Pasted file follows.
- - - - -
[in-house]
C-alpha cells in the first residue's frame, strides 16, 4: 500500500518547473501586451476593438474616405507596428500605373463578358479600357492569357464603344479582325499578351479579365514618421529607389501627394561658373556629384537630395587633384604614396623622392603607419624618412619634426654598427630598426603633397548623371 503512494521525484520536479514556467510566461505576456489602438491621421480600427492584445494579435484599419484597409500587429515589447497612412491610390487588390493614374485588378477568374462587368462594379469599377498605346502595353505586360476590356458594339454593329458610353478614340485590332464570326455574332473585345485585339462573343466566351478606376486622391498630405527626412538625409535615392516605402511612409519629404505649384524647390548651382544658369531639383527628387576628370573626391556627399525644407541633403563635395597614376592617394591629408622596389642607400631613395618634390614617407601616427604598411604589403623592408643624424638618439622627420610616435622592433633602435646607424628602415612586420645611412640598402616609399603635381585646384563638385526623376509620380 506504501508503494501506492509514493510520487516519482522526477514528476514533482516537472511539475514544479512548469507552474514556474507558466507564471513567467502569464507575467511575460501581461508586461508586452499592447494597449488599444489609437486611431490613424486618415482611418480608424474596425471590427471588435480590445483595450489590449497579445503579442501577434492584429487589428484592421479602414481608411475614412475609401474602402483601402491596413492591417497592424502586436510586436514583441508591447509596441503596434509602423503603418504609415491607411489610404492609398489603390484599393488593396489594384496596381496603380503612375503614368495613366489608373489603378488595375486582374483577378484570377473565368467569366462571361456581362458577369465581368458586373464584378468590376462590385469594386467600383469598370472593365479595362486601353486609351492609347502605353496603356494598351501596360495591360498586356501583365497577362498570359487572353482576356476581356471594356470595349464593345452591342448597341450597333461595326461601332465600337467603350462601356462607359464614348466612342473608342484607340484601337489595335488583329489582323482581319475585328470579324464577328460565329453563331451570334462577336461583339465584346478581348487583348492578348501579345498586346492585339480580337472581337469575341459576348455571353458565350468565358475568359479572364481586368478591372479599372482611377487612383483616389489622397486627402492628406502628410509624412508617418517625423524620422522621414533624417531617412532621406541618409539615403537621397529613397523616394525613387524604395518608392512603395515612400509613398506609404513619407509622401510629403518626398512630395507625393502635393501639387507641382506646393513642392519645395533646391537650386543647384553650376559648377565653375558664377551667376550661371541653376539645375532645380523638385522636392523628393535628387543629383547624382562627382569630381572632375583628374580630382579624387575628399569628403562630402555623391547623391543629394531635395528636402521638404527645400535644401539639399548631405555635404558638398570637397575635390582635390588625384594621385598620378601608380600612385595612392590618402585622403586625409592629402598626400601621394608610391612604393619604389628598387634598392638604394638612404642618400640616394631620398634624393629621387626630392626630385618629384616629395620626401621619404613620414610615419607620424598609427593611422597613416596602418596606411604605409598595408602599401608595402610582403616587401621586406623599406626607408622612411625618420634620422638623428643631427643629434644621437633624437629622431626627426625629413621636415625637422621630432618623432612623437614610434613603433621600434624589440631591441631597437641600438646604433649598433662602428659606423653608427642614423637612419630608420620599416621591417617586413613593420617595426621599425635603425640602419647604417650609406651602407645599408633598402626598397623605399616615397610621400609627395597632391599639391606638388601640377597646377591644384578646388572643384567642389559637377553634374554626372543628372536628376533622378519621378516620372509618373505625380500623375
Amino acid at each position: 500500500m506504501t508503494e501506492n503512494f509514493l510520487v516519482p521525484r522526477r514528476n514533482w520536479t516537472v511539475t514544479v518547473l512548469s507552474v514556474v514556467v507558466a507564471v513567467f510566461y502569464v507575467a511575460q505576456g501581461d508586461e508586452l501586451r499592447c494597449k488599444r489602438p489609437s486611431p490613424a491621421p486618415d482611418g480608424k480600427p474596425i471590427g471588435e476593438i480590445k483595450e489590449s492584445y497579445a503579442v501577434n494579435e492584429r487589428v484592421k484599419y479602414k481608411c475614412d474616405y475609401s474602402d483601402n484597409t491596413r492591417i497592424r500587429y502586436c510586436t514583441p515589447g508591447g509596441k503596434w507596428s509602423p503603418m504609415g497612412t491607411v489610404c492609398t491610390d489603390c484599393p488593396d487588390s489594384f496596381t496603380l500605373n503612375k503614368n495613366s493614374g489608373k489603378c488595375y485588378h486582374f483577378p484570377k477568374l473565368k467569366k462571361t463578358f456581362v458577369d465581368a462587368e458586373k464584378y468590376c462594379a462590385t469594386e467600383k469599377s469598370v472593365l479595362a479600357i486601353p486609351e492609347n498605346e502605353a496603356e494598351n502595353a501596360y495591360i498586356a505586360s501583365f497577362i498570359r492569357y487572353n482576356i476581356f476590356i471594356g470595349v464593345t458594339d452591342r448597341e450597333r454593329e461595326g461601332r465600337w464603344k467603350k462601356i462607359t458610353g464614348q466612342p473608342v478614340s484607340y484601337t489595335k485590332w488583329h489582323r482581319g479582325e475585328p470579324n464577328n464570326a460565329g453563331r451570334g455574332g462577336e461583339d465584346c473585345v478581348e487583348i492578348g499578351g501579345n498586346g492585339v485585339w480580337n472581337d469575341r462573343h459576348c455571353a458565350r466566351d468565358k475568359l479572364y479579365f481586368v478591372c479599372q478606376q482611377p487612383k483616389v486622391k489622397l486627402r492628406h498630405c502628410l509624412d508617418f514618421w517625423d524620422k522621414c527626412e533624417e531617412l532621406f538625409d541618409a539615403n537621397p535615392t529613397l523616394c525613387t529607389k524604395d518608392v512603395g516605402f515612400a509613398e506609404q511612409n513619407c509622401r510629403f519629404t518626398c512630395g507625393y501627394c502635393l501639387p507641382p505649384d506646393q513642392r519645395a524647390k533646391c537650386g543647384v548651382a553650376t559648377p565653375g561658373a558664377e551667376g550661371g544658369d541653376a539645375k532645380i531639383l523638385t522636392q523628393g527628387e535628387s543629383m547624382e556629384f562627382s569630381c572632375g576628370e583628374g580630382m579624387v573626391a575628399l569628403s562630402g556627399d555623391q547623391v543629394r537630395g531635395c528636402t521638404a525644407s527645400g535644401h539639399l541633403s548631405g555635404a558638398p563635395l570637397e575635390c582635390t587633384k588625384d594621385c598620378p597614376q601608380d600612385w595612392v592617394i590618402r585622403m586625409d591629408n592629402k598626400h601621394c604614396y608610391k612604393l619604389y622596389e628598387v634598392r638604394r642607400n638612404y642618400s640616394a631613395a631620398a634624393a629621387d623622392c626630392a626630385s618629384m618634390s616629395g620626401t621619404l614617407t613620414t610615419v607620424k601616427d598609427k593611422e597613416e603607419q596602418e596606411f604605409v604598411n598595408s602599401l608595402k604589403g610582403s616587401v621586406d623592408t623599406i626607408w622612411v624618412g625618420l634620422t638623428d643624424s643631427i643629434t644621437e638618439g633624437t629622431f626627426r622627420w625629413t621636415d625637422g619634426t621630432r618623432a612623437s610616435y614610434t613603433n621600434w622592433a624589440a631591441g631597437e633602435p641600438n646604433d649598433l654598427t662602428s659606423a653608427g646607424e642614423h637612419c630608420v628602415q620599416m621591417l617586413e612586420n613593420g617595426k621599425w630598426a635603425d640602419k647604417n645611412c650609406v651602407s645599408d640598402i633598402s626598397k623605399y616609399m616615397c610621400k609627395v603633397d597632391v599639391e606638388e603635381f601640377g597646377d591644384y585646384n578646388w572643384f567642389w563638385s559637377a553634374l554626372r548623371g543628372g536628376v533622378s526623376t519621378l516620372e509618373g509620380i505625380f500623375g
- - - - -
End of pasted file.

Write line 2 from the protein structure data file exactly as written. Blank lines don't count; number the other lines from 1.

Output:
C-alpha cells in the first residue's frame, strides 16, 4: 500500500518547473501586451476593438474616405507596428500605373463578358479600357492569357464603344479582325499578351479579365514618421529607389501627394561658373556629384537630395587633384604614396623622392603607419624618412619634426654598427630598426603633397548623371 503512494521525484520536479514556467510566461505576456489602438491621421480600427492584445494579435484599419484597409500587429515589447497612412491610390487588390493614374485588378477568374462587368462594379469599377498605346502595353505586360476590356458594339454593329458610353478614340485590332464570326455574332473585345485585339462573343466566351478606376486622391498630405527626412538625409535615392516605402511612409519629404505649384524647390548651382544658369531639383527628387576628370573626391556627399525644407541633403563635395597614376592617394591629408622596389642607400631613395618634390614617407601616427604598411604589403623592408643624424638618439622627420610616435622592433633602435646607424628602415612586420645611412640598402616609399603635381585646384563638385526623376509620380 506504501508503494501506492509514493510520487516519482522526477514528476514533482516537472511539475514544479512548469507552474514556474507558466507564471513567467502569464507575467511575460501581461508586461508586452499592447494597449488599444489609437486611431490613424486618415482611418480608424474596425471590427471588435480590445483595450489590449497579445503579442501577434492584429487589428484592421479602414481608411475614412475609401474602402483601402491596413492591417497592424502586436510586436514583441508591447509596441503596434509602423503603418504609415491607411489610404492609398489603390484599393488593396489594384496596381496603380503612375503614368495613366489608373489603378488595375486582374483577378484570377473565368467569366462571361456581362458577369465581368458586373464584378468590376462590385469594386467600383469598370472593365479595362486601353486609351492609347502605353496603356494598351501596360495591360498586356501583365497577362498570359487572353482576356476581356471594356470595349464593345452591342448597341450597333461595326461601332465600337467603350462601356462607359464614348466612342473608342484607340484601337489595335488583329489582323482581319475585328470579324464577328460565329453563331451570334462577336461583339465584346478581348487583348492578348501579345498586346492585339480580337472581337469575341459576348455571353458565350468565358475568359479572364481586368478591372479599372482611377487612383483616389489622397486627402492628406502628410509624412508617418517625423524620422522621414533624417531617412532621406541618409539615403537621397529613397523616394525613387524604395518608392512603395515612400509613398506609404513619407509622401510629403518626398512630395507625393502635393501639387507641382506646393513642392519645395533646391537650386543647384553650376559648377565653375558664377551667376550661371541653376539645375532645380523638385522636392523628393535628387543629383547624382562627382569630381572632375583628374580630382579624387575628399569628403562630402555623391547623391543629394531635395528636402521638404527645400535644401539639399548631405555635404558638398570637397575635390582635390588625384594621385598620378601608380600612385595612392590618402585622403586625409592629402598626400601621394608610391612604393619604389628598387634598392638604394638612404642618400640616394631620398634624393629621387626630392626630385618629384616629395620626401621619404613620414610615419607620424598609427593611422597613416596602418596606411604605409598595408602599401608595402610582403616587401621586406623599406626607408622612411625618420634620422638623428643631427643629434644621437633624437629622431626627426625629413621636415625637422621630432618623432612623437614610434613603433621600434624589440631591441631597437641600438646604433649598433662602428659606423653608427642614423637612419630608420620599416621591417617586413613593420617595426621599425635603425640602419647604417650609406651602407645599408633598402626598397623605399616615397610621400609627395597632391599639391606638388601640377597646377591644384578646388572643384567642389559637377553634374554626372543628372536628376533622378519621378516620372509618373505625380500623375